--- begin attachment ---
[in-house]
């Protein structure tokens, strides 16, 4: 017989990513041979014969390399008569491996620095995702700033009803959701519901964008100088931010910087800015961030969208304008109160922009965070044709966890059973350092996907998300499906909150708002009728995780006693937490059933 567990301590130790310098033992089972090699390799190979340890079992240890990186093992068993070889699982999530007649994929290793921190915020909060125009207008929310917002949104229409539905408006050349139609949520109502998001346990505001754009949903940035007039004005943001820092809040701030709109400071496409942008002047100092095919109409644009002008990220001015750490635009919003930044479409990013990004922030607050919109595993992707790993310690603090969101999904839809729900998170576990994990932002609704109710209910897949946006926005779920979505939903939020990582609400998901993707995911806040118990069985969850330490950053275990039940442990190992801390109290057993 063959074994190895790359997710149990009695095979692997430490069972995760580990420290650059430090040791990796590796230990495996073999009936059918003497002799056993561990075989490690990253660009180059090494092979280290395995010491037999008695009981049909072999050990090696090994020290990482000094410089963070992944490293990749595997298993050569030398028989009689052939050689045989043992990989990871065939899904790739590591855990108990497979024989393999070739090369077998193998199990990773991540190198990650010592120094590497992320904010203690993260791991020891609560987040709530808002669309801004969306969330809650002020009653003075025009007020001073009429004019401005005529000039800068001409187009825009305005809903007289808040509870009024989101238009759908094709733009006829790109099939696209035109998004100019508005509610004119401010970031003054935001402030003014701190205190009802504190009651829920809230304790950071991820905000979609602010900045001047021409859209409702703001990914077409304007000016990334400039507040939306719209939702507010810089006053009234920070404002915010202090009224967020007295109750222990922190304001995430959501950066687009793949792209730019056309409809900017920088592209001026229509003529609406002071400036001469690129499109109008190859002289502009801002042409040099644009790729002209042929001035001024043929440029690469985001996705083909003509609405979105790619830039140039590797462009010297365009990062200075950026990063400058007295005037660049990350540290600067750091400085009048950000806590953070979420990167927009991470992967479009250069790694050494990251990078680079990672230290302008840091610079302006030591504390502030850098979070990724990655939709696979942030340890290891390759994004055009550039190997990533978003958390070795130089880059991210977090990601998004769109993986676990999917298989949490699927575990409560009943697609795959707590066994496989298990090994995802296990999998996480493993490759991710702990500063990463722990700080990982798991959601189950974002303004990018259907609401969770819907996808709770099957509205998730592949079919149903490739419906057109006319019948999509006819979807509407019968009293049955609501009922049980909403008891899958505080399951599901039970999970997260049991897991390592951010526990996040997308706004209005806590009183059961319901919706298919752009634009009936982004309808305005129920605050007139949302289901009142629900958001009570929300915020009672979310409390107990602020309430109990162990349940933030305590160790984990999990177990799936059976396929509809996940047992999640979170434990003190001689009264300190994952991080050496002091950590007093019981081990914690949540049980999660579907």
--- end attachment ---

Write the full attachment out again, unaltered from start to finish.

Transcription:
[in-house]
């Protein structure tokens, strides 16, 4: 017989990513041979014969390399008569491996620095995702700033009803959701519901964008100088931010910087800015961030969208304008109160922009965070044709966890059973350092996907998300499906909150708002009728995780006693937490059933 567990301590130790310098033992089972090699390799190979340890079992240890990186093992068993070889699982999530007649994929290793921190915020909060125009207008929310917002949104229409539905408006050349139609949520109502998001346990505001754009949903940035007039004005943001820092809040701030709109400071496409942008002047100092095919109409644009002008990220001015750490635009919003930044479409990013990004922030607050919109595993992707790993310690603090969101999904839809729900998170576990994990932002609704109710209910897949946006926005779920979505939903939020990582609400998901993707995911806040118990069985969850330490950053275990039940442990190992801390109290057993 063959074994190895790359997710149990009695095979692997430490069972995760580990420290650059430090040791990796590796230990495996073999009936059918003497002799056993561990075989490690990253660009180059090494092979280290395995010491037999008695009981049909072999050990090696090994020290990482000094410089963070992944490293990749595997298993050569030398028989009689052939050689045989043992990989990871065939899904790739590591855990108990497979024989393999070739090369077998193998199990990773991540190198990650010592120094590497992320904010203690993260791991020891609560987040709530808002669309801004969306969330809650002020009653003075025009007020001073009429004019401005005529000039800068001409187009825009305005809903007289808040509870009024989101238009759908094709733009006829790109099939696209035109998004100019508005509610004119401010970031003054935001402030003014701190205190009802504190009651829920809230304790950071991820905000979609602010900045001047021409859209409702703001990914077409304007000016990334400039507040939306719209939702507010810089006053009234920070404002915010202090009224967020007295109750222990922190304001995430959501950066687009793949792209730019056309409809900017920088592209001026229509003529609406002071400036001469690129499109109008190859002289502009801002042409040099644009790729002209042929001035001024043929440029690469985001996705083909003509609405979105790619830039140039590797462009010297365009990062200075950026990063400058007295005037660049990350540290600067750091400085009048950000806590953070979420990167927009991470992967479009250069790694050494990251990078680079990672230290302008840091610079302006030591504390502030850098979070990724990655939709696979942030340890290891390759994004055009550039190997990533978003958390070795130089880059991210977090990601998004769109993986676990999917298989949490699927575990409560009943697609795959707590066994496989298990090994995802296990999998996480493993490759991710702990500063990463722990700080990982798991959601189950974002303004990018259907609401969770819907996808709770099957509205998730592949079919149903490739419906057109006319019948999509006819979807509407019968009293049955609501009922049980909403008891899958505080399951599901039970999970997260049991897991390592951010526990996040997308706004209005806590009183059961319901919706298919752009634009009936982004309808305005129920605050007139949302289901009142629900958001009570929300915020009672979310409390107990602020309430109990162990349940933030305590160790984990999990177990799936059976396929509809996940047992999640979170434990003190001689009264300190994952991080050496002091950590007093019981081990914690949540049980999660579907």